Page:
Decades of discriminatory housing practices beginning in the 1930s made it nearly impossible for African Americans to purchase a home. It wasn’t until the Fair Housing Act of 1968 was passed – which made housing discrimination illegal – that things began to change. Though progress has been made over the years, there’s still much to do. Ultimately, closing the homeownership gap will require a collective action by government stakeholders, industry, the private sector, nonprofits and academia.

Addressing the barriers to minority homeownership is a key priority for Virginia Housing.

To help remove these barriers, we’ve dedicated $1 million toward housing education and counseling, and partnered with organizations like Prince William County’s NAACP chapter, where we presented a four-part online series for first-time homeowners. The series included information about our first-time homebuyer programs, how to work with a Realtor, how to work with a lender and the benefits of working with a housing counselor. Because of the program’s success, we expanded the effort to NAACP chapters across the state.

“This was a great opportunity to share our free consumer resources with such a historical group as the NAACP, which for decades has focused on political issues, education, social awareness and equality for people of color,” said LaDonna Cruse, Virginia Housing’s Education Manager.

We’ve also created a Minority Business Advisory Council to promote the participation of minority-owned businesses and partnered with the National Association of Minority Mortgage Bankers of America and the National Association of Real Estate Brokers to help find ways to break down barriers to homeownership. In addition, we launched a homeownership marketing campaign designed to reach a broader multicultural audience.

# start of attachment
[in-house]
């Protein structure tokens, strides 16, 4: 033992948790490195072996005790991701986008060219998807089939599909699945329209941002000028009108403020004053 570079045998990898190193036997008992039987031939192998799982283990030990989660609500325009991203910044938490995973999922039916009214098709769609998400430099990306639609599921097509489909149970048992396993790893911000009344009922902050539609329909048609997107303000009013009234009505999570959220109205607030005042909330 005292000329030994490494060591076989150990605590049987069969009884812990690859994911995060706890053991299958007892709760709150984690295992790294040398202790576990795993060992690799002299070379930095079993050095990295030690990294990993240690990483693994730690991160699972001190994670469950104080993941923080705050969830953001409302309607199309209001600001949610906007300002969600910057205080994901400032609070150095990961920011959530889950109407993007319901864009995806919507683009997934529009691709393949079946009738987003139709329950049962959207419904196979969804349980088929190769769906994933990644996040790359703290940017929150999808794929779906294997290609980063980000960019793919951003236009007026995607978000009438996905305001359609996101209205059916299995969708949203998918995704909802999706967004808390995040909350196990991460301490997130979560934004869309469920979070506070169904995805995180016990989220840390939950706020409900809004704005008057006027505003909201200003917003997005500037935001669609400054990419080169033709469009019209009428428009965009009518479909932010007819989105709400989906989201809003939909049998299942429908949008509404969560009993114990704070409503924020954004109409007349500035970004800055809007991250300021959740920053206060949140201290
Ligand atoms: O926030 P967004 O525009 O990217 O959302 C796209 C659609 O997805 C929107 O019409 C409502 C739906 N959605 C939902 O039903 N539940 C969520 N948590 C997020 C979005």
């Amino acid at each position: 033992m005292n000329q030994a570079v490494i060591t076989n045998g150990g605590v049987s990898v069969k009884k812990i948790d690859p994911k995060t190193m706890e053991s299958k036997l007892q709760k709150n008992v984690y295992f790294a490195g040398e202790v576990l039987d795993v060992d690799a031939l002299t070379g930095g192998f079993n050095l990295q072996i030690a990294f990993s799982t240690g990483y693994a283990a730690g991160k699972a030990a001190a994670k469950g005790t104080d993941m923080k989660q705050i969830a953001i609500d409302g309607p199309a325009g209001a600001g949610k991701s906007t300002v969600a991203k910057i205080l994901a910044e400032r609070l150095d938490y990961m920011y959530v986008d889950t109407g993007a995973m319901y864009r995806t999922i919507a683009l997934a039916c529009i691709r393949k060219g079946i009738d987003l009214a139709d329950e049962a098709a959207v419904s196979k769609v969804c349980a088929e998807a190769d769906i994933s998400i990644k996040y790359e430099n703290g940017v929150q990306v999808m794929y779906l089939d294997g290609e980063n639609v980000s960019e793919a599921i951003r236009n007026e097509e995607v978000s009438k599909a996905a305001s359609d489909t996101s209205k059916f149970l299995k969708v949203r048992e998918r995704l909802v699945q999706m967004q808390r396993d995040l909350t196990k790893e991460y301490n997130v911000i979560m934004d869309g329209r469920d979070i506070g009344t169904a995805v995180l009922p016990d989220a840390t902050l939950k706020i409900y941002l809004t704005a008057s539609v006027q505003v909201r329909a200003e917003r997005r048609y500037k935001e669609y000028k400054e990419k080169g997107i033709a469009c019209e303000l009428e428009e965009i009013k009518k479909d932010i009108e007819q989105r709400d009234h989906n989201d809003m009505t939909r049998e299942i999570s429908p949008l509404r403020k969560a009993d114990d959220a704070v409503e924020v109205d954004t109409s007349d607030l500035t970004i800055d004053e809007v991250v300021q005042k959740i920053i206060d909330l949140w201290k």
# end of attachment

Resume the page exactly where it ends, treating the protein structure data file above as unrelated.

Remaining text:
Other housing organizations across the country are also making big steps toward closing the gap. Enterprise, a national nonprofit focused on affordable housing, created a $3.5 billion initiative that establishes an equitable path forward for Black, Indigenous and People of Color (“BIPOC”) and other historically marginalized housing providers. Netflix Inc. is a big contributor, committing $25 million to the cause.


Similarly, LISC – another nonprofit that connects communities with public and private resources – created Project 10X, a $1 billion initiative aimed at closing the racial health, wealth and opportunity gaps.


“Despite the challenges that have been thrown our way due to COVID-19, we will continue our efforts to increase homeownership education among African Americans and other underserved groups,” said Cruse. “Our newest initiative, ‘Chatting It Up Live: Homebuying with Virginia Housing,’ is a series of virtual sessions that address frequently asked questions about the homebuying process. This effort demonstrates that the dream of homeownership is still very much alive and attainable for people of color — even during this pandemic.”

Anyone looking for an affordable home in Virginia can visit VirginiaHousing.com to take advantage of programs designed to help make homeownership a reality.

January 21, 2021

Size doesn’t matter when it comes to affordable housing.

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Zarina Fazaldin, a small real estate developer in Richmond, has worked with Virginia Housing for several years rehabilitating old houses and turning them into multi-family rentals.

When it comes to working with rental housing developers, one size does not fit all.

“We work with a whole range of developers,” said Chris Thompson, Director of Strategic Housing at Virginia Housing. “From small, private and nonprofit developers to very large-scale for-profit and not-for-profit developers.”

What separates them are the levels of investment and experience. Typically, large developers are putting together proposals upwards of $5 million, have their own brokers, and are armed with years of experience. Smaller developers, on the other hand, typically propose developments under the $5 million mark and are less than 10 units.